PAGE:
This is the latest installment of the DTC Briefing, a weekly Modern Retail+ column about the biggest challenges and trends facing the volatile direct-to-consumer startup world. More from the series →
This is the latest installment of the DTC Briefing, a weekly Modern Retail column about the biggest challenges and trends facing the volatile direct-to-consumer startup world. To receive it in your inbox every week, sign up here.
Jolie, a beauty startup that sells filtered showerheads, isn’t a DTC startup. Since launching in December of 2021, its products are now sold on Amazon, through Gwyneth Paltrow’s Goop and in select hair salons.
But Jolie was born out of some of the challenges CEO Ryan Babenzien ran into at his last startup, the digitally-native sneaker brand Greats. In 2019, Greats was acquired by Steve Madden after growing to about $13 million in revenue, the majority of which came through Greats’ DTC channel.
With Jolie, Babenzien aims to conquer a new category, armed with what he learned about what does and doesn’t work well in trying to scale a digitally-native startup. Namely, that a multi-distribution model is key to success, as is selling a product that people want to talk about the benefits of, in order to tap into the virality user-generated content. After launching in December 2021, Jolie generated over $4 million in sales in its first full year of business, while staying profitable. The young startup’s trajectory is one that many brands are increasingly looking to emulate, as more of them run into the limitations of the DTC model, such as high customer acquisition costs.
“Our intent was to build a profitable company. We’ve achieved that in the first year, [and] we’ll continue to run the business that way,” Babenzien said.
Babenzien founded Jolie alongside former consultant Arjan Singh. He said the business was mostly self-funded the first few months, but has taken on “a small amount of mostly non-institutional capital in the form of Safe notes.”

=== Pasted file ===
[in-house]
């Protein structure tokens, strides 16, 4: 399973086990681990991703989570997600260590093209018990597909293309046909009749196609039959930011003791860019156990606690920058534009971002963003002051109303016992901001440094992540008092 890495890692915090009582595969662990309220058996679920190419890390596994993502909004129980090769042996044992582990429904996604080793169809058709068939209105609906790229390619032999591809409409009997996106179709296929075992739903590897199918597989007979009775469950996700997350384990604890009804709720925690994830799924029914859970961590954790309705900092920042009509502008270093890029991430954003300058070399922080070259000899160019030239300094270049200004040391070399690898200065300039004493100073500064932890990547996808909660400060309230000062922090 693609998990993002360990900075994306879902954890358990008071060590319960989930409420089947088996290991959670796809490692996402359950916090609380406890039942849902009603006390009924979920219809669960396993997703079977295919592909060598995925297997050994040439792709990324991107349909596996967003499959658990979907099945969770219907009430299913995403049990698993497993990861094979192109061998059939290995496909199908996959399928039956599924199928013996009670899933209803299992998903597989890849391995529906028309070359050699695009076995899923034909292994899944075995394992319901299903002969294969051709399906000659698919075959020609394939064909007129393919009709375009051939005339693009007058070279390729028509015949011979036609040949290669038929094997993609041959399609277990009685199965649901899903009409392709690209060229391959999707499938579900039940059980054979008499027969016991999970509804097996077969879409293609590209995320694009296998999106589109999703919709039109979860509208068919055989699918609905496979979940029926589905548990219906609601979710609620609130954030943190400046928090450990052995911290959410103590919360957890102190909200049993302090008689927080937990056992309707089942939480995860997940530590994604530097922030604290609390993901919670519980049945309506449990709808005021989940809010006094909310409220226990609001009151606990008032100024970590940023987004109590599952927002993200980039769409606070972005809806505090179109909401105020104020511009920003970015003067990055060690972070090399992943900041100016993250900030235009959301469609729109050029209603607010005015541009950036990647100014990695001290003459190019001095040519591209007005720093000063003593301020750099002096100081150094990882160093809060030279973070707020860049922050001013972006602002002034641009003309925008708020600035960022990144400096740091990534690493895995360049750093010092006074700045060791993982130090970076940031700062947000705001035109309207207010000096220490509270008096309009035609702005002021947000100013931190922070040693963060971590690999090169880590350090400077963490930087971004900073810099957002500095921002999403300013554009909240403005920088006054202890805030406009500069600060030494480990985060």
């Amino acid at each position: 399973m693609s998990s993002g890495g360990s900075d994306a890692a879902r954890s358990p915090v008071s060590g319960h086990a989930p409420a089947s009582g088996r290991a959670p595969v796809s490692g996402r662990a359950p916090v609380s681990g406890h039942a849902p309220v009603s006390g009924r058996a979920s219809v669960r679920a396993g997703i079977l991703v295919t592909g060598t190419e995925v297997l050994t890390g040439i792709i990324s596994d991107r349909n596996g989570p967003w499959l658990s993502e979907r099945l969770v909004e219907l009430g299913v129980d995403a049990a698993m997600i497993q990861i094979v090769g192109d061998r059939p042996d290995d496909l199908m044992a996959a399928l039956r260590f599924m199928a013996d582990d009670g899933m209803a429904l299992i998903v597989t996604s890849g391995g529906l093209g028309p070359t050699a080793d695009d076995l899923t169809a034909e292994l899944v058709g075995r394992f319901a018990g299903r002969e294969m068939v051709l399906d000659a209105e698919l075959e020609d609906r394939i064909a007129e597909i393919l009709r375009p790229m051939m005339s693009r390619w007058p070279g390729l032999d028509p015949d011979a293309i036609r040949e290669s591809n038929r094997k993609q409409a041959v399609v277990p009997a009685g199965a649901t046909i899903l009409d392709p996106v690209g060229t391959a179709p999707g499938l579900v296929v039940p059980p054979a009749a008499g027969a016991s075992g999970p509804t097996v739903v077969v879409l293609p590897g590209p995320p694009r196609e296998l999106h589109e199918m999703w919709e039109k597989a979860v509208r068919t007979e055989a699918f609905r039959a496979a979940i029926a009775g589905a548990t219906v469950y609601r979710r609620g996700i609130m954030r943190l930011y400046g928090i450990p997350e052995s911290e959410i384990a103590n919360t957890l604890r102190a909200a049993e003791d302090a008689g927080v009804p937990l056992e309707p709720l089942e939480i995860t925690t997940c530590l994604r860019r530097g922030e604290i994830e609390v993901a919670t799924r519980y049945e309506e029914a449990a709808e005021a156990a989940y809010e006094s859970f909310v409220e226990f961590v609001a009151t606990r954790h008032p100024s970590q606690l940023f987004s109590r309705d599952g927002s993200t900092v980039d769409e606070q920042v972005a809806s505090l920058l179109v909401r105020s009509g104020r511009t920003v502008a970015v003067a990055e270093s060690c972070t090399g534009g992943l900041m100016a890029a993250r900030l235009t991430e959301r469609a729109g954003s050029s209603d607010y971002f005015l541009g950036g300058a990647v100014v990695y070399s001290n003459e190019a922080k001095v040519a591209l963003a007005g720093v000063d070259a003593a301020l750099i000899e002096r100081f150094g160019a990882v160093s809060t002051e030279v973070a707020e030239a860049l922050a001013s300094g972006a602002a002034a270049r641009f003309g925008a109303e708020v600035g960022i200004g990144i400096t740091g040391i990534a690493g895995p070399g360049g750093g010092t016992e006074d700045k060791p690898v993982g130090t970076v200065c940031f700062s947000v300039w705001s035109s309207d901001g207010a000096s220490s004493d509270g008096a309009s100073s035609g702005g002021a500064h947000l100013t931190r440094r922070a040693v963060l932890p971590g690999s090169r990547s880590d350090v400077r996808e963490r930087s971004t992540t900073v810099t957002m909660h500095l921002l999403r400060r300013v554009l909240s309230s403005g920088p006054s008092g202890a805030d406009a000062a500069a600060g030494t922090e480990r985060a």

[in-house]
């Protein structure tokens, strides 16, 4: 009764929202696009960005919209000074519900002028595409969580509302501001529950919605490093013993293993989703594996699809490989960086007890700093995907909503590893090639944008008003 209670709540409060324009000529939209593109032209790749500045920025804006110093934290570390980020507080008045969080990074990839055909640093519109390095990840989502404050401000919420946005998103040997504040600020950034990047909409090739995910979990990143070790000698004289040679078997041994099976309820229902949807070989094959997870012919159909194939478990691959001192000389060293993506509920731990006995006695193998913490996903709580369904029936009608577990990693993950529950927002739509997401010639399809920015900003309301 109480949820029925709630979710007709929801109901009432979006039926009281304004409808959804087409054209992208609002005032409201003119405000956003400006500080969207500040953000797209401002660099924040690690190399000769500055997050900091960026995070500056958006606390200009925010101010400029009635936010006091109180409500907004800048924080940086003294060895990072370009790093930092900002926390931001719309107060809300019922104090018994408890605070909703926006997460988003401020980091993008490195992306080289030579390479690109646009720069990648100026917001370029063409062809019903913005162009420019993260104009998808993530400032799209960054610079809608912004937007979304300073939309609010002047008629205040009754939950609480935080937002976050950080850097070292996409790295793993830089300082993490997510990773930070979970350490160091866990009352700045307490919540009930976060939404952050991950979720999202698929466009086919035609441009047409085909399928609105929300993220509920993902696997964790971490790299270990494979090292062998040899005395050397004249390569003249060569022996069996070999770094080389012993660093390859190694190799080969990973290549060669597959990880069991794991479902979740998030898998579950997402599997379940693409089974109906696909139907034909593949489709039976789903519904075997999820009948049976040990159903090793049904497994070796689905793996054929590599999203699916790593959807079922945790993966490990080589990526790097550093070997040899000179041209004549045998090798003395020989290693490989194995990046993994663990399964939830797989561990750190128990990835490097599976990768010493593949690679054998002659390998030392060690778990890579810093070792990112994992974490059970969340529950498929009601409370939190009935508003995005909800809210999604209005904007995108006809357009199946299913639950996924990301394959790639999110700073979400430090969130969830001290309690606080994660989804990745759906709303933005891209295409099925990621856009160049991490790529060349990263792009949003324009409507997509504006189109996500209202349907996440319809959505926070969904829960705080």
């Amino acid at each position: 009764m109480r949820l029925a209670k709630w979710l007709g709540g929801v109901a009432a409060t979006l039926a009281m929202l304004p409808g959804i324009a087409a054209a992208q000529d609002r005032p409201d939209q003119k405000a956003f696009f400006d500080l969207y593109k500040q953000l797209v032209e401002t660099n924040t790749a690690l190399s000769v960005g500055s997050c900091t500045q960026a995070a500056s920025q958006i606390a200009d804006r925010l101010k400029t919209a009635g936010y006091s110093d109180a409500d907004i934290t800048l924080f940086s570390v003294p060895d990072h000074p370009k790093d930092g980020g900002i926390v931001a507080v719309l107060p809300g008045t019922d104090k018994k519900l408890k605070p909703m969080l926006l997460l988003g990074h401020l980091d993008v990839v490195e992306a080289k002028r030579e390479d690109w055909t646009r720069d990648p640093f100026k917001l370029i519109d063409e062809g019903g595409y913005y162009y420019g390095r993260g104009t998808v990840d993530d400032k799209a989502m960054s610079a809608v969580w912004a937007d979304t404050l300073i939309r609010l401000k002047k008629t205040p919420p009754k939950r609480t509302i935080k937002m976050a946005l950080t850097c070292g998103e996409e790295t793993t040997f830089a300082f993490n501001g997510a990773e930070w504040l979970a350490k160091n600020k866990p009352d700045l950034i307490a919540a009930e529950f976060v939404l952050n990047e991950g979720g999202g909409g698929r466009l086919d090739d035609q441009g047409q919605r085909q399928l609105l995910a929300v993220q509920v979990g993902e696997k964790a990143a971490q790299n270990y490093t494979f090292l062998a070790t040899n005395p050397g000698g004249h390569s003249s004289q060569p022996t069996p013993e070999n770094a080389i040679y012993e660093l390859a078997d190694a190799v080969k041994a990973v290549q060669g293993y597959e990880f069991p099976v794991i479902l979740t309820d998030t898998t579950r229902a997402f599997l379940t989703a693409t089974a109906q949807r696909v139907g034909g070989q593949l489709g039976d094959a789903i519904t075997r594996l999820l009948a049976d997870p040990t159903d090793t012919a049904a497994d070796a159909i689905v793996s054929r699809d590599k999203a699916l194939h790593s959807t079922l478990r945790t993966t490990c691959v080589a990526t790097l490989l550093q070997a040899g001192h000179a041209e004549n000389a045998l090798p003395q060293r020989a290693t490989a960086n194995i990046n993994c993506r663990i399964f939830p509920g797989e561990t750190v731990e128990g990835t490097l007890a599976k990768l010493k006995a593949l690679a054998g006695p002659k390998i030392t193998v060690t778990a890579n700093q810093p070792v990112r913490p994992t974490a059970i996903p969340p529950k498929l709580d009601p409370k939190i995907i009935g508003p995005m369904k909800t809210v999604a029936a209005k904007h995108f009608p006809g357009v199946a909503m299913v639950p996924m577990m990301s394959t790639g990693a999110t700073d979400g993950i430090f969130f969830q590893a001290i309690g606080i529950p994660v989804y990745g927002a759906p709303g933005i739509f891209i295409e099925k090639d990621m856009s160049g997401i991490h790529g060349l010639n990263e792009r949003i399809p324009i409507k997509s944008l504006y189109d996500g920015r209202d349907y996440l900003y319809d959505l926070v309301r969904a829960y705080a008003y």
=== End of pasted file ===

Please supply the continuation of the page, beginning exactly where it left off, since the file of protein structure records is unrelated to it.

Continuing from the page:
Babenzien told me that as he was looking for his next startup idea, he had three principles as a guiding framework. One, he wanted to sell a product that was universal in sizing. “Once you build a footwear brand that is primarily online, you learn a lot about the… inefficiencies of building a business with things that have multiple sides,” he said. Second, he wanted a product that fit into people’s routines.
And lastly — but most importantly — he wanted a product that would focus on vanity. “I think vanity is a big driver of our consumption decisions,” he added.
So, he settled on the shower. Specifically, showerheads. Jolie’s pitch is that beauty starts with clean water, and it has designed a showerhead filter that is designed to provide both optimal pressure and clean water.
“We are benefiting both your physical appearance and your well being. And that’s a really powerful product,” Babenzien said.
The filtered showerhead goes for $148 if customers opt to sign up for the subscription, through which they get replacement filters every 3 months for $33. If customers don’t sign up for a subscription, the showerhead will cost them $165.
In turn, close to 80% of Jolie’s customer base is subscribers, with a churn rate of just 3% so far. Roughly 12% of the company’s revenue comes from Amazon.
While Jolie has relied on paid advertising to acquire customers in its first year, namely through Google and Facebook, Babenzien said that Jolie’s paid marketing strategy starts with user-generated content.
“‘If you don’t have a big organic conversation [already] happening, paid becomes a very difficult channel,” Babenzien said.
In its first year in business, Babenzien said that Jolie’s customers have generated 4,000 pieces of user-generated content across Instagram, TikTok and other social platforms. Some of this does comes from people influencers who have been gifted the product.